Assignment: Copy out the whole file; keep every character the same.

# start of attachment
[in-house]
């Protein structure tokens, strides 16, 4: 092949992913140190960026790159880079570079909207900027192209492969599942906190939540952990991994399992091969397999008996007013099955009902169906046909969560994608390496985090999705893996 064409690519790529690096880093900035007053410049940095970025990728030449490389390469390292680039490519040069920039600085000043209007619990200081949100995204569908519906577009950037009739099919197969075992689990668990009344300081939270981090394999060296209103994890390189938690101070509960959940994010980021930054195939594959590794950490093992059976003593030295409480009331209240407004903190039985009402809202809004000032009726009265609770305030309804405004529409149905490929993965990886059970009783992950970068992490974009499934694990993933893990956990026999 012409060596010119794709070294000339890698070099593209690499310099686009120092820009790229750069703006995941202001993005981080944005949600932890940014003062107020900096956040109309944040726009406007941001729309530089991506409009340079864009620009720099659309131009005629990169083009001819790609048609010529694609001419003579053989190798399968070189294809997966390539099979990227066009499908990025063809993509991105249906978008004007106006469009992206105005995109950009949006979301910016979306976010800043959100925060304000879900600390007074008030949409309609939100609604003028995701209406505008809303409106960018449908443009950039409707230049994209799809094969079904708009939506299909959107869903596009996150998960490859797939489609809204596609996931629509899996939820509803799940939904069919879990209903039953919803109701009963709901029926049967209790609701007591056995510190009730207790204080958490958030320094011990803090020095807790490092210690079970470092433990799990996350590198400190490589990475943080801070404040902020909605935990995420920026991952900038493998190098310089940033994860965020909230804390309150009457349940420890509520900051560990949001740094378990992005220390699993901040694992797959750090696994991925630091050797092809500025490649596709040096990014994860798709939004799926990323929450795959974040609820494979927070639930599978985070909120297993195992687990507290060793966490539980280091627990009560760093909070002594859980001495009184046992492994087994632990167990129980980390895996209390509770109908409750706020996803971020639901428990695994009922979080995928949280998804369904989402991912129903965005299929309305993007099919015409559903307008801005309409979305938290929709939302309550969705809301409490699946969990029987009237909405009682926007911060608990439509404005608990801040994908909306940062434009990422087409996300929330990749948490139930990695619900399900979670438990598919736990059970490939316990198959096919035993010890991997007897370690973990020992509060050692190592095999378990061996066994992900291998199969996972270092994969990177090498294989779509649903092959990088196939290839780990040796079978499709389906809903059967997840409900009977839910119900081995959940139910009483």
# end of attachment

[in-house]
């Protein structure tokens, strides 16, 4: 092949992913140190960026790159880079570079909207900027192209492969599942906190939540952990991994399992091969397999008996007013099955009902169906046909969560994608390496985090999705893996 064409690519790529690096880093900035007053410049940095970025990728030449490389390469390292680039490519040069920039600085000043209007619990200081949100995204569908519906577009950037009739099919197969075992689990668990009344300081939270981090394999060296209103994890390189938690101070509960959940994010980021930054195939594959590794950490093992059976003593030295409480009331209240407004903190039985009402809202809004000032009726009265609770305030309804405004529409149905490929993965990886059970009783992950970068992490974009499934694990993933893990956990026999 012409060596010119794709070294000339890698070099593209690499310099686009120092820009790229750069703006995941202001993005981080944005949600932890940014003062107020900096956040109309944040726009406007941001729309530089991506409009340079864009620009720099659309131009005629990169083009001819790609048609010529694609001419003579053989190798399968070189294809997966390539099979990227066009499908990025063809993509991105249906978008004007106006469009992206105005995109950009949006979301910016979306976010800043959100925060304000879900600390007074008030949409309609939100609604003028995701209406505008809303409106960018449908443009950039409707230049994209799809094969079904708009939506299909959107869903596009996150998960490859797939489609809204596609996931629509899996939820509803799940939904069919879990209903039953919803109701009963709901029926049967209790609701007591056995510190009730207790204080958490958030320094011990803090020095807790490092210690079970470092433990799990996350590198400190490589990475943080801070404040902020909605935990995420920026991952900038493998190098310089940033994860965020909230804390309150009457349940420890509520900051560990949001740094378990992005220390699993901040694992797959750090696994991925630091050797092809500025490649596709040096990014994860798709939004799926990323929450795959974040609820494979927070639930599978985070909120297993195992687990507290060793966490539980280091627990009560760093909070002594859980001495009184046992492994087994632990167990129980980390895996209390509770109908409750706020996803971020639901428990695994009922979080995928949280998804369904989402991912129903965005299929309305993007099919015409559903307008801005309409979305938290929709939302309550969705809301409490699946969990029987009237909405009682926007911060608990439509404005608990801040994908909306940062434009990422087409996300929330990749948490139930990695619900399900979670438990598919736990059970490939316990198959096919035993010890991997007897370690973990020992509060050692190592095999378990061996066994992900291998199969996972270092994969990177090498294989779509649903092959990088196939290839780990040796079978499709389906809903059967997840409900009977839910119900081995959940139910009483």